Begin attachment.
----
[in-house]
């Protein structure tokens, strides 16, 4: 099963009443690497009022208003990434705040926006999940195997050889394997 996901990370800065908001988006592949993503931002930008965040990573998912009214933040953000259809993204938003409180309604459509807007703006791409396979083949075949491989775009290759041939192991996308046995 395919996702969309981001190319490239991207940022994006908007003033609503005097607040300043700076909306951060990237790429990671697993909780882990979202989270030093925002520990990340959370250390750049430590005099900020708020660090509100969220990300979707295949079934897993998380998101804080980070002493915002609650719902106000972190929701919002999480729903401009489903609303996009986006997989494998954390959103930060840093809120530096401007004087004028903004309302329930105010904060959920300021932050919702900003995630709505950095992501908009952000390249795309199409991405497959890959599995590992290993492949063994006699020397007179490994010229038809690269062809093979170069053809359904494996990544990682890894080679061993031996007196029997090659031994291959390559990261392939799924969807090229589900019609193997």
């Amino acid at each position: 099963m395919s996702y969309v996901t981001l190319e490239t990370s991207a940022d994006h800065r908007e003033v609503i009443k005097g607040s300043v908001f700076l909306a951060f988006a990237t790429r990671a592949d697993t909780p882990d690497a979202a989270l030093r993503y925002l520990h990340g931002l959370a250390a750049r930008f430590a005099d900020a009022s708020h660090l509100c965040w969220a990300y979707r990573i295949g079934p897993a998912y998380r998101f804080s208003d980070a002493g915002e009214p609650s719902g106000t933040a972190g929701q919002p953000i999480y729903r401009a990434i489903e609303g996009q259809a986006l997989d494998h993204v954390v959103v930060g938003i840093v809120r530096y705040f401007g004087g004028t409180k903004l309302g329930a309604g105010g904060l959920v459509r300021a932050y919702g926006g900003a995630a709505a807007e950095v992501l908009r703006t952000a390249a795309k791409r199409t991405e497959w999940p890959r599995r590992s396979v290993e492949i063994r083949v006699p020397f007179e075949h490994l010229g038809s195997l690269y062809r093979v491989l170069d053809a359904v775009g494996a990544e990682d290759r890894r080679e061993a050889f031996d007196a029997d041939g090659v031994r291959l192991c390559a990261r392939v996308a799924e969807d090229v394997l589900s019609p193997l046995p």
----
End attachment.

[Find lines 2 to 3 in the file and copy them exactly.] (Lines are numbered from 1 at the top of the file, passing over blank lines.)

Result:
């Protein structure tokens, strides 16, 4: 099963009443690497009022208003990434705040926006999940195997050889394997 996901990370800065908001988006592949993503931002930008965040990573998912009214933040953000259809993204938003409180309604459509807007703006791409396979083949075949491989775009290759041939192991996308046995 395919996702969309981001190319490239991207940022994006908007003033609503005097607040300043700076909306951060990237790429990671697993909780882990979202989270030093925002520990990340959370250390750049430590005099900020708020660090509100969220990300979707295949079934897993998380998101804080980070002493915002609650719902106000972190929701919002999480729903401009489903609303996009986006997989494998954390959103930060840093809120530096401007004087004028903004309302329930105010904060959920300021932050919702900003995630709505950095992501908009952000390249795309199409991405497959890959599995590992290993492949063994006699020397007179490994010229038809690269062809093979170069053809359904494996990544990682890894080679061993031996007196029997090659031994291959390559990261392939799924969807090229589900019609193997």
């Amino acid at each position: 099963m395919s996702y969309v996901t981001l190319e490239t990370s991207a940022d994006h800065r908007e003033v609503i009443k005097g607040s300043v908001f700076l909306a951060f988006a990237t790429r990671a592949d697993t909780p882990d690497a979202a989270l030093r993503y925002l520990h990340g931002l959370a250390a750049r930008f430590a005099d900020a009022s708020h660090l509100c965040w969220a990300y979707r990573i295949g079934p897993a998912y998380r998101f804080s208003d980070a002493g915002e009214p609650s719902g106000t933040a972190g929701q919002p953000i999480y729903r401009a990434i489903e609303g996009q259809a986006l997989d494998h993204v954390v959103v930060g938003i840093v809120r530096y705040f401007g004087g004028t409180k903004l309302g329930a309604g105010g904060l959920v459509r300021a932050y919702g926006g900003a995630a709505a807007e950095v992501l908009r703006t952000a390249a795309k791409r199409t991405e497959w999940p890959r599995r590992s396979v290993e492949i063994r083949v006699p020397f007179e075949h490994l010229g038809s195997l690269y062809r093979v491989l170069d053809a359904v775009g494996a990544e990682d290759r890894r080679e061993a050889f031996d007196a029997d041939g090659v031994r291959l192991c390559a990261r392939v996308a799924e969807d090229v394997l589900s019609p193997l046995p």